Blueberry (film)

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Directed by Jan Kounen
Written by Gerard Brach
Matt Alexander
Jan Kounen
Starring Vincent Cassel
Juliette Lewis
Michael Madsen
Djimon Hounsou
Eddie Izzard
Music by Jean-Jacques Hertz
François Roy
Cinematography Tetsuo Nagata
Edited by Jennifer Augé
Bénédicte Brunet
Joël Jacovella
Distributed by UGC Fox Distribution
Columbia TriStar (2004) (USA) (as "Renegade")
Release dates
  • 11 February 2004 (2004-02-11)
Running time
124 minutes
Country France
United Kingdom[1]
Language English

Blueberry (French: Blueberry: L'expérience secrète) is a 2004 French film directed by Jan Kounen. It is an adaptation of the Franco-Belgian comic book series Blueberry, illustrated by Jean Giraud (better known as Moebius) and scripted by Jean-Michel Charlier. However, the film has little in common with the source material. The film starred Vincent Cassel as the title character along with Michael Madsen and Juliette Lewis. Although the film is a French production, the film is in English because the story is set in America's Wild West in the 1870s. Since the character of Blueberry remains obscure in the States, the film was released on DVD in America in November 2004 under the title Renegade and marketed very much as a conventional Western.


U.S. Marshal Mike Donovan (Vincent Cassel) (referred to as Broken Nose by the native tribe; unlike the comic his nickname is not Blueberry) has dark memories of the death of his first love. He keeps peace between the Americans and the natives who had temporarily adopted and taken care of him. The evil actions of Blount, a "white sorcerer" lead him to confront the villain in the Sacred Mountains, and, through shamanic rituals involving native entheogen Ayahuasca, conquer his fears and uncover a suppressed memory he would much rather deny.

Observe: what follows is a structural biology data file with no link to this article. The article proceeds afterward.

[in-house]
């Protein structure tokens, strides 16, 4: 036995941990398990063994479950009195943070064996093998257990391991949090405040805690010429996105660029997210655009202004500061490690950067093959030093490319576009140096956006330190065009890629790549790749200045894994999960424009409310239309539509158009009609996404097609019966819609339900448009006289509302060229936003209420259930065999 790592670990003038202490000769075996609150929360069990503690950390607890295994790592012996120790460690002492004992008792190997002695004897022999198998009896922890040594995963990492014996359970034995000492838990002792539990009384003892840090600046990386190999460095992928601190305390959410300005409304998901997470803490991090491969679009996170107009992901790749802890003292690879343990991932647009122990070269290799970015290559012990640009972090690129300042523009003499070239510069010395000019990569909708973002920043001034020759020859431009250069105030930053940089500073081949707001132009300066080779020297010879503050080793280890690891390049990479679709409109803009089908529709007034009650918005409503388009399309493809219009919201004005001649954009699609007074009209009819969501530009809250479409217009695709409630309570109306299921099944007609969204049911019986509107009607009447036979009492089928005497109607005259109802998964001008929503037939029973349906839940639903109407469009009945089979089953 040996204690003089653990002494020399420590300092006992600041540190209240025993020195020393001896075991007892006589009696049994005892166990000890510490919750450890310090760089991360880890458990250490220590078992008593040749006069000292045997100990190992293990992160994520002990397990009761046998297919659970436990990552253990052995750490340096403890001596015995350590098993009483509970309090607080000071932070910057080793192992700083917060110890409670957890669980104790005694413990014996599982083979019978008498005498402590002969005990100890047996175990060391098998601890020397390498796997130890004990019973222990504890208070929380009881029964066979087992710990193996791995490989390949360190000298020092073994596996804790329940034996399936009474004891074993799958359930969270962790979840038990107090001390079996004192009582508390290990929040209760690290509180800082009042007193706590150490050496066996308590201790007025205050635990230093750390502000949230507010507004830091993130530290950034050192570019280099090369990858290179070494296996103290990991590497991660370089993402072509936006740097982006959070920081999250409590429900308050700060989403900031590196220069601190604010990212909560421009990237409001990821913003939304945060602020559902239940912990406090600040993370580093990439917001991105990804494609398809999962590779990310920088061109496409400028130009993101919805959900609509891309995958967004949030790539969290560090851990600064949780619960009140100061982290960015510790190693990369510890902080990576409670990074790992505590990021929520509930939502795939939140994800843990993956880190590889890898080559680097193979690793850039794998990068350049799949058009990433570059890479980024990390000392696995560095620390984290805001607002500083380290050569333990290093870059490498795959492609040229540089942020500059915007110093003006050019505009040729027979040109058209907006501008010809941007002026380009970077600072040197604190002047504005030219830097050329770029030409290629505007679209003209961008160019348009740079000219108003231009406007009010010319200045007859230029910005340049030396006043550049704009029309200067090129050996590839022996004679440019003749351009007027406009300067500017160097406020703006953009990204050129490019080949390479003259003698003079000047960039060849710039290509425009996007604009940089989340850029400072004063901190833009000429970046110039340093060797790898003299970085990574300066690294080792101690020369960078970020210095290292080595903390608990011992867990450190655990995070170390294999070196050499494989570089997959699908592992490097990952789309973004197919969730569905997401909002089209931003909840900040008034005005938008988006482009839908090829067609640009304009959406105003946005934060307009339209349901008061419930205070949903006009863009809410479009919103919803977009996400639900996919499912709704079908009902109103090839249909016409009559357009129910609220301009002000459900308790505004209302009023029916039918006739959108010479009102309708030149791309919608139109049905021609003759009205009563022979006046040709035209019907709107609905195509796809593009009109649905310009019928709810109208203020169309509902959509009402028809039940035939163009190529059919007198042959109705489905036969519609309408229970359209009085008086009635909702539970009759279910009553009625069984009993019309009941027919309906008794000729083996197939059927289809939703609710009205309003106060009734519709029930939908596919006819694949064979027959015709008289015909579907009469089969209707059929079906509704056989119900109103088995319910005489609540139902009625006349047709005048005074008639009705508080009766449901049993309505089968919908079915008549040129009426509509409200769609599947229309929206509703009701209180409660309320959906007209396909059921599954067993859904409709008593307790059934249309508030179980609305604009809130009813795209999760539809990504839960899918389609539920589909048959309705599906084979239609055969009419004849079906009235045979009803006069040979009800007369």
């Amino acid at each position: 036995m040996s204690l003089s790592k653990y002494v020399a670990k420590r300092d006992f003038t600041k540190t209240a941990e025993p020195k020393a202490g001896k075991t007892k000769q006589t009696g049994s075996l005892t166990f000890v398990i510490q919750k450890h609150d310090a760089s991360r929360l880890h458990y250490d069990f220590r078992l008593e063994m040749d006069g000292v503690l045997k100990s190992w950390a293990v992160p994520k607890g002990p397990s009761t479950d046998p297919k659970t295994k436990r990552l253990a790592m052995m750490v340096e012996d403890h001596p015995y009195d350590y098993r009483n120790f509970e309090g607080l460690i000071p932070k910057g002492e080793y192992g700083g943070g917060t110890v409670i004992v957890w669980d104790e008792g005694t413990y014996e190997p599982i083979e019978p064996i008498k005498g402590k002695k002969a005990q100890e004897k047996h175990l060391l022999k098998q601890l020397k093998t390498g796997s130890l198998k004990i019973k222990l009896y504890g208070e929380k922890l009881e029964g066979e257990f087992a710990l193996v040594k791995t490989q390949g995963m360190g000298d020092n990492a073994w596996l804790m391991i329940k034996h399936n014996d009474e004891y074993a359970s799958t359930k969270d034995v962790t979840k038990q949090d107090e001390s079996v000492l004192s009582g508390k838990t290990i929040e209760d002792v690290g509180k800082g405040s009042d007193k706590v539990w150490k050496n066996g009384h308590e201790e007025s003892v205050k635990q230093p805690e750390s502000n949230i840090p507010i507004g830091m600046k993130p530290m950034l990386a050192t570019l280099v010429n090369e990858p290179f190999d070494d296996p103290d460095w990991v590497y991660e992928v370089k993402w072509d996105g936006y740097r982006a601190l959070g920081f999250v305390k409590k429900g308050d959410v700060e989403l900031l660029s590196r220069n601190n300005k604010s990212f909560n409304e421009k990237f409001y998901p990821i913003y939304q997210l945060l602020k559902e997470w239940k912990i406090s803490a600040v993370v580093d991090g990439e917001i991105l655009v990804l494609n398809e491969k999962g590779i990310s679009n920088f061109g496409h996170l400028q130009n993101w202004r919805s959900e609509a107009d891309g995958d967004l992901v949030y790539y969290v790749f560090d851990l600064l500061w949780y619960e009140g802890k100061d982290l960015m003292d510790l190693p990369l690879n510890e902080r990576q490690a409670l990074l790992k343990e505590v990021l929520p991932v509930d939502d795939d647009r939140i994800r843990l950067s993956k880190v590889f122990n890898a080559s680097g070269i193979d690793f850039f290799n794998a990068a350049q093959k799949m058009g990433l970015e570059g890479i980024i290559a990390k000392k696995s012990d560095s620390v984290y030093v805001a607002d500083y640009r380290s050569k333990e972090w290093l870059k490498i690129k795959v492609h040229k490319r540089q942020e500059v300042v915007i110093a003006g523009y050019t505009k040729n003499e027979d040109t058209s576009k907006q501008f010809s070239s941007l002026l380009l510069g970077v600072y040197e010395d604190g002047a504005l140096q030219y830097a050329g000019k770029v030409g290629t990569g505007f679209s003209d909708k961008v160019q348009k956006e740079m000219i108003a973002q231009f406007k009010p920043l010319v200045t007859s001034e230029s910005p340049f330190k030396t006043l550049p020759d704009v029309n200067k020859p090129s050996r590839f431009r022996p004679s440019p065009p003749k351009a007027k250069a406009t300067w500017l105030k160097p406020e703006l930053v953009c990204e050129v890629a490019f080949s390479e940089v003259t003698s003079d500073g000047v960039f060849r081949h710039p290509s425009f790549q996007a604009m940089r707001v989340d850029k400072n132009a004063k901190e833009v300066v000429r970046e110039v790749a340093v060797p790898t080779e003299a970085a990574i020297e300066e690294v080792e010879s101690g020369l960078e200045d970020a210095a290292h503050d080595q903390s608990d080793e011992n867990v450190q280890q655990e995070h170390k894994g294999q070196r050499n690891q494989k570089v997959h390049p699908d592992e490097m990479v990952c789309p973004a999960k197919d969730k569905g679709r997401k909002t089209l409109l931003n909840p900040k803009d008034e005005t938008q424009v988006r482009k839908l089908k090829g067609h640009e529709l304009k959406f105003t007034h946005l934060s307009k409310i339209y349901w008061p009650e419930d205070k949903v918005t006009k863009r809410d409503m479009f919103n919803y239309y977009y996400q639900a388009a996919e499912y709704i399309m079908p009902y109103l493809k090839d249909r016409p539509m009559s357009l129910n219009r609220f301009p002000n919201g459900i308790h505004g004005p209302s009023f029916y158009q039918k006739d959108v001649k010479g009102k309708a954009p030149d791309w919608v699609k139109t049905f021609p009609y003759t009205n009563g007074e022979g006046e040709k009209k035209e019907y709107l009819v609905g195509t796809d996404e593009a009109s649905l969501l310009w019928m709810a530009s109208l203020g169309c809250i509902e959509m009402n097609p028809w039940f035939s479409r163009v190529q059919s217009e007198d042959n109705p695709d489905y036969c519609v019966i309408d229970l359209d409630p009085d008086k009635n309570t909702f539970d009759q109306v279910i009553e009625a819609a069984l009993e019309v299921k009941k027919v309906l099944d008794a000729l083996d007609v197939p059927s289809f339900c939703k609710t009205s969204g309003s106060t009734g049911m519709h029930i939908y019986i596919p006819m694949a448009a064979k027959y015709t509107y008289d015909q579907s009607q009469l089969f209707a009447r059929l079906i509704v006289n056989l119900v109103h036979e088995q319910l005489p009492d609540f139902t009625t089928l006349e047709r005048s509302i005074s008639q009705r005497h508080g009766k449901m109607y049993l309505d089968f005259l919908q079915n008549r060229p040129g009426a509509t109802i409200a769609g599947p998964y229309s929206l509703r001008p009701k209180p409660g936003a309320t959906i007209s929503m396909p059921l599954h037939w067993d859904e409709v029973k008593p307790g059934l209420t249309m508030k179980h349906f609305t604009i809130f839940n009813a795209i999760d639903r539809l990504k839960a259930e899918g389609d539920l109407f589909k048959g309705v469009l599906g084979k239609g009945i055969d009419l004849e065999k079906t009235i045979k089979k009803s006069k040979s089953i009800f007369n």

Jean Giraud, the famous Franco-Belgian comics creator and the illustrator of the original Blueberry comics, appears in a cameo role in the film, while Geoffrey Lewis, who had appeared in several spaghetti Westerns and his daughter Juliette Lewis play a father and daughter in the movie.

The movie features several elaborate psychedelic 3D computer graphics sequences as a means of portraying Blueberry's shamanic experiences from his point of view. Jan Kounen, the director of the film, drew upon his extensive first hand knowledge of ayahuasca rituals in order to design the visuals for these sequences, Kounen having undergone the ceremony at least a hundred times[citation needed] with Shipibo language speakers in Peru. An authentic Shipibo ayahuasca guide appears in the film and performs a sacred chant. In the film, the exact nature of the entheogenic sacramental liquid which Blueberry (and his enemy, Blount) drink remains undisclosed. During the final visionary scene, however, there is a bowl of leaves shown accompanied by a twisting vine which is probably the ayahuasca vine, Banisteriopsis caapi. Historically, Native Americans living in the Southwest United States, would have had no geographic access to ayahuasca.

Peyote is shown growing in the sacred areas throughout the film, and the buttons are prominently displayed at the end, although the viewer cannot be sure what Runi offers to the Marshal either time.

See also[edit]


  1. ^ "Blueberry". London. Retrieved November 11, 2012. 

External links[edit]